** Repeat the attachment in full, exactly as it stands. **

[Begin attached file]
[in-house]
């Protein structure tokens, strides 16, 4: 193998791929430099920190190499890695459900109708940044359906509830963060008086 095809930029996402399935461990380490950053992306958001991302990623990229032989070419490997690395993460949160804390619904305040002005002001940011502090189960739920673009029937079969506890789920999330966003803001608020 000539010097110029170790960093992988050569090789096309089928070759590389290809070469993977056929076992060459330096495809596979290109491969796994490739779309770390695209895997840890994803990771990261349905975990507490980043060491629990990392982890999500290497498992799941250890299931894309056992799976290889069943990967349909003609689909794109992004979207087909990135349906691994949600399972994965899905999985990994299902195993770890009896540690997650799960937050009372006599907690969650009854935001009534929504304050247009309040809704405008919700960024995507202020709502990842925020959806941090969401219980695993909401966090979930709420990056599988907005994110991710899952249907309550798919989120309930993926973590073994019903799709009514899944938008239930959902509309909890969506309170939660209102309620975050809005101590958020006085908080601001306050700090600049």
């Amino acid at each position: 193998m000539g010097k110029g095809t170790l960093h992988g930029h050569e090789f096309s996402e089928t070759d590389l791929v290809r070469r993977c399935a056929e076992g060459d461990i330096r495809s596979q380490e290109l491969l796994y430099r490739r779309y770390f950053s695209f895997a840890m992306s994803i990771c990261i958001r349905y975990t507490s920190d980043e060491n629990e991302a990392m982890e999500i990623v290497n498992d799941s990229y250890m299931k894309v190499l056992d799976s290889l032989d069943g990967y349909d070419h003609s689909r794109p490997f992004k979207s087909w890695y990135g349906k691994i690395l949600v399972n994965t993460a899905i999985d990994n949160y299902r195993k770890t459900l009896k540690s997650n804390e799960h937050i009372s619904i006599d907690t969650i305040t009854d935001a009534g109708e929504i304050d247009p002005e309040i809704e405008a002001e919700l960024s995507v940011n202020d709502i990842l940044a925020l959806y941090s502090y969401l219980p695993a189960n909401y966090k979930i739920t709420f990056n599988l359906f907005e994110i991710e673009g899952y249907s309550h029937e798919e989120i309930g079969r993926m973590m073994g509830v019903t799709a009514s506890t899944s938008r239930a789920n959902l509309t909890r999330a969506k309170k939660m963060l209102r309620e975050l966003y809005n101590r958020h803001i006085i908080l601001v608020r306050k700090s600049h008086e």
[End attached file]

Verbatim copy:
[in-house]
């Protein structure tokens, strides 16, 4: 193998791929430099920190190499890695459900109708940044359906509830963060008086 095809930029996402399935461990380490950053992306958001991302990623990229032989070419490997690395993460949160804390619904305040002005002001940011502090189960739920673009029937079969506890789920999330966003803001608020 000539010097110029170790960093992988050569090789096309089928070759590389290809070469993977056929076992060459330096495809596979290109491969796994490739779309770390695209895997840890994803990771990261349905975990507490980043060491629990990392982890999500290497498992799941250890299931894309056992799976290889069943990967349909003609689909794109992004979207087909990135349906691994949600399972994965899905999985990994299902195993770890009896540690997650799960937050009372006599907690969650009854935001009534929504304050247009309040809704405008919700960024995507202020709502990842925020959806941090969401219980695993909401966090979930709420990056599988907005994110991710899952249907309550798919989120309930993926973590073994019903799709009514899944938008239930959902509309909890969506309170939660209102309620975050809005101590958020006085908080601001306050700090600049």
């Amino acid at each position: 193998m000539g010097k110029g095809t170790l960093h992988g930029h050569e090789f096309s996402e089928t070759d590389l791929v290809r070469r993977c399935a056929e076992g060459d461990i330096r495809s596979q380490e290109l491969l796994y430099r490739r779309y770390f950053s695209f895997a840890m992306s994803i990771c990261i958001r349905y975990t507490s920190d980043e060491n629990e991302a990392m982890e999500i990623v290497n498992d799941s990229y250890m299931k894309v190499l056992d799976s290889l032989d069943g990967y349909d070419h003609s689909r794109p490997f992004k979207s087909w890695y990135g349906k691994i690395l949600v399972n994965t993460a899905i999985d990994n949160y299902r195993k770890t459900l009896k540690s997650n804390e799960h937050i009372s619904i006599d907690t969650i305040t009854d935001a009534g109708e929504i304050d247009p002005e309040i809704e405008a002001e919700l960024s995507v940011n202020d709502i990842l940044a925020l959806y941090s502090y969401l219980p695993a189960n909401y966090k979930i739920t709420f990056n599988l359906f907005e994110i991710e673009g899952y249907s309550h029937e798919e989120i309930g079969r993926m973590m073994g509830v019903t799709a009514s506890t899944s938008r239930a789920n959902l509309t909890r999330a969506k309170k939660m963060l209102r309620e975050l966003y809005n101590r958020h803001i006085i908080l601001v608020r306050k700090s600049h008086e």